Here’s what we’re reading/watching today:

1) Kleiner Perkins Caulfield and Beyers general partner Mary Meeker has released her Internet Trends report and, where last year the fast rise in mobile usage emerged as the highlight, this year, it appears to be wearable tech (slide no. 49).

UP by Jawbone. (PRNewsFoto/Jawbone)
UP by Jawbone. (PRNewsFoto/Jawbone)

“Internet growth remains very strong,” said Meeker — with emerging markets driving much of the growth. Meeker presented the findings at the D11 conference on Wednesday. “There’s a lot to learn” from China (slide no. 66), she said, and, in the report, she and co-author Liang Wu offer some perspective on KPCB’s high-skilled immigration report (slide no. 83).

Regarding China, the number of iOS and Android users there have surpassed that of users in the United States, with the Chinese spending more time on mobile and the Internet than their U.S. counterparts. Americans, the report shows, spend more time watching television and listening to the radio. The report also identifies the emergence of a number of service apps, including those for taxicabs and delivery, as well as the growth of the Chinese social media network Sina Weibo.

The report shows that eight of the top 10 global Internet properties are American-owned with over 80 percent of the traffic to those sites coming from outside the United States. The report also finds that Americans are “sharing underachievers,” (slide no. 28) coming in well below the world average.

Even as Americans are “underachievers” in sharing, the rapid growth of Snapchat indicates a potential change in attitude among Web users, with many showing an eagerness to keep their data from being tagged and tracked. And still, according to the report, hiding one’s identity has become even more difficult. On the Web today, finds Meeker, “everybody knows you’re a dog.”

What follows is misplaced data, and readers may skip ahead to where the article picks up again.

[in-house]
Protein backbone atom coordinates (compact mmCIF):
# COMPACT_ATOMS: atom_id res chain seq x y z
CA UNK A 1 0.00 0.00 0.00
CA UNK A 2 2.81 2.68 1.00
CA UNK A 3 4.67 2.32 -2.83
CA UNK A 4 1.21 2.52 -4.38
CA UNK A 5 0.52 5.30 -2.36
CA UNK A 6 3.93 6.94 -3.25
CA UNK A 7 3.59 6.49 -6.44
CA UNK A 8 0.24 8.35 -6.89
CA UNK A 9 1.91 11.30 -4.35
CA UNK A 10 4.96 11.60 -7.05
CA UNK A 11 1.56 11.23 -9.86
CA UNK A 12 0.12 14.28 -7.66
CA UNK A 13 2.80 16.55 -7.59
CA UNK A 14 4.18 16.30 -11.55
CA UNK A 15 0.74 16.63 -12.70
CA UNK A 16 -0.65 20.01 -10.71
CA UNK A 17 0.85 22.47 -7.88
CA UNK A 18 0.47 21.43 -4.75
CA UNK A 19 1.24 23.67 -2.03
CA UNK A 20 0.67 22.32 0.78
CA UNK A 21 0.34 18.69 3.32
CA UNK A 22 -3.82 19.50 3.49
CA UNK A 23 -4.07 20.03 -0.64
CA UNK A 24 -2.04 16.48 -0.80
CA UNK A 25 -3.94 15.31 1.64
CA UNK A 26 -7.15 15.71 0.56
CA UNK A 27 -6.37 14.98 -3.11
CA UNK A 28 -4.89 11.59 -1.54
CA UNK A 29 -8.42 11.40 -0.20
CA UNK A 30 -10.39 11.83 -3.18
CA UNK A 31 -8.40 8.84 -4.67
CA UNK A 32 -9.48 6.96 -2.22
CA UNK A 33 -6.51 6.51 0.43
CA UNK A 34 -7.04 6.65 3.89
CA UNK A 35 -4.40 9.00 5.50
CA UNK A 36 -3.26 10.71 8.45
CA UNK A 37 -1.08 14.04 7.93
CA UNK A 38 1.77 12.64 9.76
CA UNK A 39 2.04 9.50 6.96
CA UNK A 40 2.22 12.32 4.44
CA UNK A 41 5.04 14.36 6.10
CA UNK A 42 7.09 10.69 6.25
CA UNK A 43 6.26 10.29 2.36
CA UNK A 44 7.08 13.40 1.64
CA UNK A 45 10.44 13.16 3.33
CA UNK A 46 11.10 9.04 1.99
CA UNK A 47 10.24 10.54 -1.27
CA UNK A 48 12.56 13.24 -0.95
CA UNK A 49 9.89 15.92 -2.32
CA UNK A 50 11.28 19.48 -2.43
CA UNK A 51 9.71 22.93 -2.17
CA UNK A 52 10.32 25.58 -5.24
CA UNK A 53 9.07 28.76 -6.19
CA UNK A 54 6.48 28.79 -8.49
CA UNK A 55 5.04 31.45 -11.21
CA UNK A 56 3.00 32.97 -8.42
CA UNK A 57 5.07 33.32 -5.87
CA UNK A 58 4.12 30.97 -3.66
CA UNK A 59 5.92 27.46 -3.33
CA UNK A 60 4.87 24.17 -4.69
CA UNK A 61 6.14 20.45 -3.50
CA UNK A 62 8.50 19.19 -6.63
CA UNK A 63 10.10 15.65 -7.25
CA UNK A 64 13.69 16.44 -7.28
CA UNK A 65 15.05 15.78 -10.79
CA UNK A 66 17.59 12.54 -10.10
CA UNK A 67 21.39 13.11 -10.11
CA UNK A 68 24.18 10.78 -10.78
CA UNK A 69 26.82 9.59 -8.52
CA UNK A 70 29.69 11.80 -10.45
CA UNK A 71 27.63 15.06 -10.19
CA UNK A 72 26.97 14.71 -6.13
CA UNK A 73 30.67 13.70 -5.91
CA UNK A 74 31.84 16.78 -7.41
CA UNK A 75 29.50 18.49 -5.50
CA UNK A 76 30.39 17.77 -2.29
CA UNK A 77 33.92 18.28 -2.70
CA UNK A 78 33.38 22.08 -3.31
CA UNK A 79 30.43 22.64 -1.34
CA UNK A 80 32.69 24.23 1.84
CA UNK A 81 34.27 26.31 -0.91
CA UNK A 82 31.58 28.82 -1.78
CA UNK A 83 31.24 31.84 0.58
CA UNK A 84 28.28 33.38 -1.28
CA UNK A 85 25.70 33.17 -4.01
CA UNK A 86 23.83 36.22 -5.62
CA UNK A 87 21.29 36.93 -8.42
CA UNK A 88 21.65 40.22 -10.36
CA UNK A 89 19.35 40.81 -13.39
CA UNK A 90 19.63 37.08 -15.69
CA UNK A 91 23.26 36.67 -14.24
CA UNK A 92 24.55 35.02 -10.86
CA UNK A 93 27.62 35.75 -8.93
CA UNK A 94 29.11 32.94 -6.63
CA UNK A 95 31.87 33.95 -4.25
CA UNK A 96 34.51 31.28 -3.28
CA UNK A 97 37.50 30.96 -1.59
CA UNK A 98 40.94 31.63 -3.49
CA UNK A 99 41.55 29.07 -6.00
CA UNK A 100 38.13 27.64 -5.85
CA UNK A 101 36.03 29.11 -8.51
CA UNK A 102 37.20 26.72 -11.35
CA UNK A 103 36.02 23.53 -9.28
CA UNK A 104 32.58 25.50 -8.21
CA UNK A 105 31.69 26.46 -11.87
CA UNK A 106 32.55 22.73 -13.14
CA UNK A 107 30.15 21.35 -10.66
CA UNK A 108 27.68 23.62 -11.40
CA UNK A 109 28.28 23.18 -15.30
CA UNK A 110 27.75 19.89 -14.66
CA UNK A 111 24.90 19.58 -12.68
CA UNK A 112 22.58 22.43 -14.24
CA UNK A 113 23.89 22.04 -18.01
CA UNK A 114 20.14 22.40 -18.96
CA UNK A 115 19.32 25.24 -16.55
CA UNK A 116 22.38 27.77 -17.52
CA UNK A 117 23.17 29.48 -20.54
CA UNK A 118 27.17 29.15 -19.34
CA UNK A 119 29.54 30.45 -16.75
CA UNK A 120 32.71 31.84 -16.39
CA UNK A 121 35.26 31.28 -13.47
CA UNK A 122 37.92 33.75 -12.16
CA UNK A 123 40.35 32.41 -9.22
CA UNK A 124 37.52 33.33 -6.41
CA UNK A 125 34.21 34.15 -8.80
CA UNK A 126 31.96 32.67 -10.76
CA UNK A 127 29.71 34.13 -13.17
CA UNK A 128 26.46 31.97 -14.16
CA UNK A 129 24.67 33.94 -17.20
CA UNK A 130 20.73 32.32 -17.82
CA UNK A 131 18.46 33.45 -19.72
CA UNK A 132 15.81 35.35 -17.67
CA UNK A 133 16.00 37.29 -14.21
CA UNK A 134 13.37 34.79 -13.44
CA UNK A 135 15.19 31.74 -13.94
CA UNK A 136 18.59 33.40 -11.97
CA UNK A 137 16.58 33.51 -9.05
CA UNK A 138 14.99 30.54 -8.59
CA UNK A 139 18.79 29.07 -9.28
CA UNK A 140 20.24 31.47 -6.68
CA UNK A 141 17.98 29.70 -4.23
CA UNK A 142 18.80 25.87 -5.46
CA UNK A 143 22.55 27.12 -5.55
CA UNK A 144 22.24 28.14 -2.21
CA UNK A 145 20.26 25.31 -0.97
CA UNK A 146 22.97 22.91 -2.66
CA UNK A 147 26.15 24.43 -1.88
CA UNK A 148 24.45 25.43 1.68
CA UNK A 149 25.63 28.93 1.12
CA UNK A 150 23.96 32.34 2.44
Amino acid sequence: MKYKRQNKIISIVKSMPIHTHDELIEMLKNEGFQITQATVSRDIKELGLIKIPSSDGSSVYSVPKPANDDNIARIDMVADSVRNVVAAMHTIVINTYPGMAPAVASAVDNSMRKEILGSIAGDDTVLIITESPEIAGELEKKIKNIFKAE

That said, people are eager to gather and leverage data about their behavior to improve their health, with behavior, according to data on one slide, being the leading contributor to premature death in the United States in 2007 (slide no. 25).

2) Businesweek’s Joshua Green has a fascinating report on Google Executive Chairman Eric Schmidt’s role in curating the Obama campaign’s data brain trust and then, in the form of Civis Analytics, preserving it:

“The plan is to bring the same Big Data expertise that guided the most expensive presidential campaign in history to companies and nonprofits.’The model of innovation in technology are these very young teams that have a brand-new idea, like each other, and work incredibly hard,’ says Schmidt. ‘Venture capitalists are competing all over for these people. When you find them, you figure out what they want to do and you back them.'”

3) Wired’s Adam Mann outlines why we still can’t send a human being to Mars, and the potential solutions:

“The good news is that there’s nothing technologically impossible about a manned Mars mission. It’s just a matter of deciding it’s a priority and putting the time and money into developing the necessary tools.”

4) It’s a short read, but The Big Think has a piece by Tara Sophia Mohr on “why we resist our inner calling.” Ultimately, she writes, “for most of us that resistance can last a very long time and what you want to work toward is just recognizing the resistance and letting go of it.”

5) In a recently-released TED Talk, Museum of Modern Art senior curator of architecture and design Paola Antonelli outlined why she believes today is “the age of design” and that “design is so much more than cute chairs.” Antonelli also describes what happened when the Museum of Modern Art acquired the source code to Pac Man, Tetris and Sim City 2000. As she put it, “all hell broke loose.” (TED via Wired)